Casaubon’s deduction from fr. 153 that this was a satyr play is surely right; clearly the satyrs aspired to be the lovers of Achilles. Achilles’ father Peleus and his tutor Phoenix were both characters; but we know nothing of the plot. Mount Pelion is a likely haunt of satyrs, and Chiron’s cave there, where Achilles was educated, may have been the scene.
Were there other lovers? Heracles was one in the Her-149
τὸ γὰρ νόσημα τοῦτ᾿ ἐφίμερον κακόν· ἔχοιμ᾿ ἂν αὐτὸ μὴ κακῶς ἀπεικάσαι. ὅταν πάγου φανέντος αἰθρίου χεροῖν κρύσταλλον ἁρπάσωσι παῖδες εὐπαγῆ, 5τὰ πρῶτ᾿ ἔχουσιν ἡδονὰς ποταινίους· τέλος δ᾿ ὁ θυμὸς οὔθ᾿ ὅπως ἀφῇ θέλει, οὔτ᾿ ἐν χεροῖν τὸ κτῆμα σύμφορον μένειν. οὕτω δὲ τοὺς ἐρῶντας αὑτὸς ἵμερος δρᾶν καὶ τὸ μὴ δρᾶν πολλάκις προσίεται.
Stobaeus, Anthology 4, 20, 46 (4, 460, 7 Hense)1 ἐφίμερον Arsenius: ἐφήμερον codd. 3 φανέντος] χυθέντος Blaydes 4 παῖδες εὐπαγῆ Campbell, Nauck: παιδιαισαγῆ cod. S: παιδιαῖς ἄγη MA 6 θυμὸς Dobree: χυμὸς codd.: κρυμὸς Meineke: ‘lac. after χυμὸς?’ Campbell 7 κτῆμα] πῆγμα Gomperz 8 οὕτω δὲ Schneidewin: οὔτε codd. 9 προσίεται Meineke: προ- codd.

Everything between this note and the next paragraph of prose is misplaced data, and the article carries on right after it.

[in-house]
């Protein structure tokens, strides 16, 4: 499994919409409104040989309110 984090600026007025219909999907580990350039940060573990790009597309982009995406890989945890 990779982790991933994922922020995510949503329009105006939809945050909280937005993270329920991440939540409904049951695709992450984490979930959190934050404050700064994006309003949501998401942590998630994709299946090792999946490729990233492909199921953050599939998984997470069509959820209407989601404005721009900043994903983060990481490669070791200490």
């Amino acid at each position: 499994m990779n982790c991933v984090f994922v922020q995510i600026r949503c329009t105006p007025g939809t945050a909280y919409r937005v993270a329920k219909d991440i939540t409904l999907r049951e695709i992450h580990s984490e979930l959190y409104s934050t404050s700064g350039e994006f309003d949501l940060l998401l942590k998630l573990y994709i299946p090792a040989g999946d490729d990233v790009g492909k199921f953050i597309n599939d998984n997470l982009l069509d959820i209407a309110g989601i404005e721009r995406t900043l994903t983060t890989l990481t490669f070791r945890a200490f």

acles of the proto-Cynic Antisthenes, and since Heracles figures in many satyr plays some people have suggested that he was a character in this play. But Antisthenes’ allegorical motive is patent, and he is not a reliable witness. In Aeschylus’ Achillean trilogy Achilles is the ἐραστής of Patroclus; Plato in the Symposium (180A) complains that in Homer Patroclus is the older of the two. Perhaps he figured in the play of Sophocles.149
For this disease is an attractive evil; I could make quite a good comparison. When ice appears out of doors, and boys seize it up while it is solid, at first they experience new pleasures. But in the end their pride will not agree to let it go, but their acquisition is not good for them if it stays in their hands. In the same way an identical desire drives lovers to act and not to act.